Abstract

Cretaceous carbonate rocks formed an extensive passive-margin section along the northern margin of the South American plate and are now found in outcrops in elevated and deformed ranges like the Mérida Andes and Sierra de Perijá. Regional seismic profiles correlated with well data show that a 300-m (984-ft)-thick Cretaceous carbonate platform underlies all of the Maracaibo Basin of western Venezuela. We examined the Cretaceous carbonate section beneath the southern Maracaibo Basin using a 1600-km2 (617-mi2) area of three-dimensional (3-D) seismic reflection data provided by Petróleos de Venezuela, S. A., along with wells to constrain the age and environments of seismic reflectors. Well data allow the identification and correlation of the major lithologic subsurface formations with formations described from outcrop studies around the basin edges.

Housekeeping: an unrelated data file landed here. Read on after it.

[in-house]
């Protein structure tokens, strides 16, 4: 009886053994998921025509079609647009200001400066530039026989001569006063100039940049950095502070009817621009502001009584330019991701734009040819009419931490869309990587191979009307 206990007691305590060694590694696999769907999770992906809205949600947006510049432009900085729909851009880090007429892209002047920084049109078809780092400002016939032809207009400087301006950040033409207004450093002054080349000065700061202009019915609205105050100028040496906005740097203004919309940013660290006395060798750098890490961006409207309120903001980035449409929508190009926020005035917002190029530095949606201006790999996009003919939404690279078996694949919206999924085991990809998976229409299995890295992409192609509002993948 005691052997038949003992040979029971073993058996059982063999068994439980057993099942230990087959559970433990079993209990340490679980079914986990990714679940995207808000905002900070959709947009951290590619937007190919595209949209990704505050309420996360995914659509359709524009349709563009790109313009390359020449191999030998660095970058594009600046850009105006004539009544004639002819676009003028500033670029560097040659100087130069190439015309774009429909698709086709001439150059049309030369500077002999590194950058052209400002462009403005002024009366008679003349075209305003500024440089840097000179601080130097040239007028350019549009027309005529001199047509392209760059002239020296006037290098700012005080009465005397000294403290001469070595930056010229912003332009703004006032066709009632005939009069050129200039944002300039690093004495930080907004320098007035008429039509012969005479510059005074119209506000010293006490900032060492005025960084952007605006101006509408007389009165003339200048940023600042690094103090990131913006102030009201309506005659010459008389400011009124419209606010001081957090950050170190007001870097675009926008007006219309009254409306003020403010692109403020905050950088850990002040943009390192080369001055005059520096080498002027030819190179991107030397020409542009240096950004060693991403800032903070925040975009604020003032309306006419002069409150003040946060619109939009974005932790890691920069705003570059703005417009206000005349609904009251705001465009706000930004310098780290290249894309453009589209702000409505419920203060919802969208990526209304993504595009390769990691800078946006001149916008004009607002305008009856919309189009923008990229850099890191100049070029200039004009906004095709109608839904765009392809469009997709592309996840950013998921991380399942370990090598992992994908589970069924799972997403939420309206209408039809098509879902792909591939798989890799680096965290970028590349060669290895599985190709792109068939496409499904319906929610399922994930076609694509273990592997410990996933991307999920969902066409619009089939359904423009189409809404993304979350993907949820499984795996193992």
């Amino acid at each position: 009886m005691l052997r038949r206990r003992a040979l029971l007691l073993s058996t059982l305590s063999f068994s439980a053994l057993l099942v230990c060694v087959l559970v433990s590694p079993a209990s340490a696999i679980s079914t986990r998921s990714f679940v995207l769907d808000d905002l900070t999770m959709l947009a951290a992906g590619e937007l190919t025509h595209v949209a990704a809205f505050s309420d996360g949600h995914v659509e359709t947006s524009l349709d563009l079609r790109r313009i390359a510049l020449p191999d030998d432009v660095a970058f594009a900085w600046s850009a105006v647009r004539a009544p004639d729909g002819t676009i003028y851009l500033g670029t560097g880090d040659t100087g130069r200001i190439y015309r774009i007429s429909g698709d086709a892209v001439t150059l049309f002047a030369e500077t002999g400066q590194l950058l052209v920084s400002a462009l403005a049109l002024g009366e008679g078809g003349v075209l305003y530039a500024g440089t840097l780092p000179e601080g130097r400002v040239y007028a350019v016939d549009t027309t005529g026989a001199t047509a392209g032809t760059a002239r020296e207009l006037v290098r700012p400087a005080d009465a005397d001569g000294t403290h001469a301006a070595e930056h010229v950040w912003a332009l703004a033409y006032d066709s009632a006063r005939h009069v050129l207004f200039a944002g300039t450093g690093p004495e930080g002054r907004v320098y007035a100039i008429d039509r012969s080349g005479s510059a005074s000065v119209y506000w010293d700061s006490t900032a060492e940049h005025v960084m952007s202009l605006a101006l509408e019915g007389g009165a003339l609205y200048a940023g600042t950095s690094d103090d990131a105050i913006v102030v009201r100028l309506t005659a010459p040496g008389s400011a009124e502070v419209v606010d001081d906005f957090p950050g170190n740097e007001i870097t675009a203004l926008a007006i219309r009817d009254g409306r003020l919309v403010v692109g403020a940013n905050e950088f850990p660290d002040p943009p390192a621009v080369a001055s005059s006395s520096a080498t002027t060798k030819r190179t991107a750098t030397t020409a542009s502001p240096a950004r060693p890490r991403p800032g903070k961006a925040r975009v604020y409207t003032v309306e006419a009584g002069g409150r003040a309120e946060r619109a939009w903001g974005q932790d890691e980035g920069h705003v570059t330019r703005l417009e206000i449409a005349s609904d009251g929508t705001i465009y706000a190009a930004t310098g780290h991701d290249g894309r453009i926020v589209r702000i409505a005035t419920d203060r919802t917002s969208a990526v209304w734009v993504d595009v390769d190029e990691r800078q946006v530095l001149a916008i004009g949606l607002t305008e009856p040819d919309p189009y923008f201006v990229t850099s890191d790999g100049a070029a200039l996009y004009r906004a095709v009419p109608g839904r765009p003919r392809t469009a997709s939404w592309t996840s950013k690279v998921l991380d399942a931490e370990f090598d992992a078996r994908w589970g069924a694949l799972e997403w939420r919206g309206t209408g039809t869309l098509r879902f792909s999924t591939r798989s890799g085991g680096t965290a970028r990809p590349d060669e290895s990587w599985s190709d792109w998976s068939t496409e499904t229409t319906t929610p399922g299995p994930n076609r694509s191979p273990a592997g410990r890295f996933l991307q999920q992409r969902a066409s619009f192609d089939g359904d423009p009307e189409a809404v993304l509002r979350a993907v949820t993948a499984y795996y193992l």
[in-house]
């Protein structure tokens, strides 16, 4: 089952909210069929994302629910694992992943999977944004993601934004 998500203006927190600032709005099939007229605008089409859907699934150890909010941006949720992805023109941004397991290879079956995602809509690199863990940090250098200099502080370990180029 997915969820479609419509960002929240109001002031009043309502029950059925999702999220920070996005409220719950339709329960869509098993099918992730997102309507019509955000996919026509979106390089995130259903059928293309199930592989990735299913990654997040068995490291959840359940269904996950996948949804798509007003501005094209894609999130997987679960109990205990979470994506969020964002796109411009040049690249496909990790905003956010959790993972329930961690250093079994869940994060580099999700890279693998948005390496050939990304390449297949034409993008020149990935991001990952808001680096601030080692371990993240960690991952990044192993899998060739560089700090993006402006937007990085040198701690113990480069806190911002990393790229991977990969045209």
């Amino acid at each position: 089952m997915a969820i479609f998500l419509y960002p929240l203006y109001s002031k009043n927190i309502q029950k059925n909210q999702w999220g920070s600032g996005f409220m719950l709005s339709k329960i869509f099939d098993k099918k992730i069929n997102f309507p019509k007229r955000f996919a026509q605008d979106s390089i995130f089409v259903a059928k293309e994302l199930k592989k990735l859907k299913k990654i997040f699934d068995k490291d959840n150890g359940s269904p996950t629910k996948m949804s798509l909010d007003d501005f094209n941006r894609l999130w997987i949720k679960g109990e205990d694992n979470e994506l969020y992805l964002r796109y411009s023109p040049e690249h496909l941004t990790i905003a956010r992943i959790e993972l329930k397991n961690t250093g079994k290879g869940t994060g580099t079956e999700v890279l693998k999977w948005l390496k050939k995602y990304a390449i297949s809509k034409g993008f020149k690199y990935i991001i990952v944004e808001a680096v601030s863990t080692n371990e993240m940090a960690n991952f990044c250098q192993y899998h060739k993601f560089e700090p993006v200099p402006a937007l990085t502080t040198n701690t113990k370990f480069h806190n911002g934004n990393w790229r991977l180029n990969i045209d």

Seismic reflection time slices at a depth range of 3.7–4.5 s (5–7 km; 3.1–4.3 mi) reveal the presence of a prominent, irregular reflection surface across the entire 3-D study area that is characterized by subcircular depressions up to about 600 m (1968 ft) wide and about 100 m (328 ft) deep. We interpret the subcircular features as sinkholes formed when the Lower Cretaceous carbonate platform was subaerially exposed to weathering in a tropical climate. The scale of the observed circular features is consistent with dimensions of limestone sinkholes described from modern karst settings. Correlation of the inferred karst horizon with well logs shows that the paleokarst horizon occurs within the shallow-water carbonate rocks of the Aptian Apón Formation. We infer that the karst formed during an Aptian eustatic sea level fall described from Aptian intervals in other parts of the world, including the Gulf of Mexico. The Aptian paleokarst zone provides a previously unrecognized zone of porosity for hydrocarbons to accumulate beneath the Maracaibo and perhaps other basins formed above the extensive passive margin of northern South America.

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